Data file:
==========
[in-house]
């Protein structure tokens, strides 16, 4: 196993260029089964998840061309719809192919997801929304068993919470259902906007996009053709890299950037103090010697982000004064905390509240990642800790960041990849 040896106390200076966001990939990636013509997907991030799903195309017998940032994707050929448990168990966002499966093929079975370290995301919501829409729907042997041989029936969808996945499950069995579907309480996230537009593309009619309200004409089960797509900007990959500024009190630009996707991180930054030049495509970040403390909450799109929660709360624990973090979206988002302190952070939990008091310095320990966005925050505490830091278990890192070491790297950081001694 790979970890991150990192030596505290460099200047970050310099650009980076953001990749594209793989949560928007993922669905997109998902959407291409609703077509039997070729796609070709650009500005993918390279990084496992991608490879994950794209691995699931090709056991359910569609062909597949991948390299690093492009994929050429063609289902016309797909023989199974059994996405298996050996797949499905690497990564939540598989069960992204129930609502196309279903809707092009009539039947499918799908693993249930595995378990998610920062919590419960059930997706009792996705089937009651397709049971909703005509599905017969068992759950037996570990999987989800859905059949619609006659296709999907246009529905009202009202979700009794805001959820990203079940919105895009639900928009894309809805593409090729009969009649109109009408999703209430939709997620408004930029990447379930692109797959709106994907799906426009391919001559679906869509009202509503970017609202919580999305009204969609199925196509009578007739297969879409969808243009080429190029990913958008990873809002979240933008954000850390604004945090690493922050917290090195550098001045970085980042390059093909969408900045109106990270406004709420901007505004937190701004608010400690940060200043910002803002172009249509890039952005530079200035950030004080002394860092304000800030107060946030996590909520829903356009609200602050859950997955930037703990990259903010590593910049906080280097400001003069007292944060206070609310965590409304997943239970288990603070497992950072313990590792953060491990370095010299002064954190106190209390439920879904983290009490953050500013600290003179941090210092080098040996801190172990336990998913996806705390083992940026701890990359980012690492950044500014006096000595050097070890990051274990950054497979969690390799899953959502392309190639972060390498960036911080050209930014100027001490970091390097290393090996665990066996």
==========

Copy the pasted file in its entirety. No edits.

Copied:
[in-house]
């Protein structure tokens, strides 16, 4: 196993260029089964998840061309719809192919997801929304068993919470259902906007996009053709890299950037103090010697982000004064905390509240990642800790960041990849 040896106390200076966001990939990636013509997907991030799903195309017998940032994707050929448990168990966002499966093929079975370290995301919501829409729907042997041989029936969808996945499950069995579907309480996230537009593309009619309200004409089960797509900007990959500024009190630009996707991180930054030049495509970040403390909450799109929660709360624990973090979206988002302190952070939990008091310095320990966005925050505490830091278990890192070491790297950081001694 790979970890991150990192030596505290460099200047970050310099650009980076953001990749594209793989949560928007993922669905997109998902959407291409609703077509039997070729796609070709650009500005993918390279990084496992991608490879994950794209691995699931090709056991359910569609062909597949991948390299690093492009994929050429063609289902016309797909023989199974059994996405298996050996797949499905690497990564939540598989069960992204129930609502196309279903809707092009009539039947499918799908693993249930595995378990998610920062919590419960059930997706009792996705089937009651397709049971909703005509599905017969068992759950037996570990999987989800859905059949619609006659296709999907246009529905009202009202979700009794805001959820990203079940919105895009639900928009894309809805593409090729009969009649109109009408999703209430939709997620408004930029990447379930692109797959709106994907799906426009391919001559679906869509009202509503970017609202919580999305009204969609199925196509009578007739297969879409969808243009080429190029990913958008990873809002979240933008954000850390604004945090690493922050917290090195550098001045970085980042390059093909969408900045109106990270406004709420901007505004937190701004608010400690940060200043910002803002172009249509890039952005530079200035950030004080002394860092304000800030107060946030996590909520829903356009609200602050859950997955930037703990990259903010590593910049906080280097400001003069007292944060206070609310965590409304997943239970288990603070497992950072313990590792953060491990370095010299002064954190106190209390439920879904983290009490953050500013600290003179941090210092080098040996801190172990336990998913996806705390083992940026701890990359980012690492950044500014006096000595050097070890990051274990950054497979969690390799899953959502392309190639972060390498960036911080050209930014100027001490970091390097290393090996665990066996």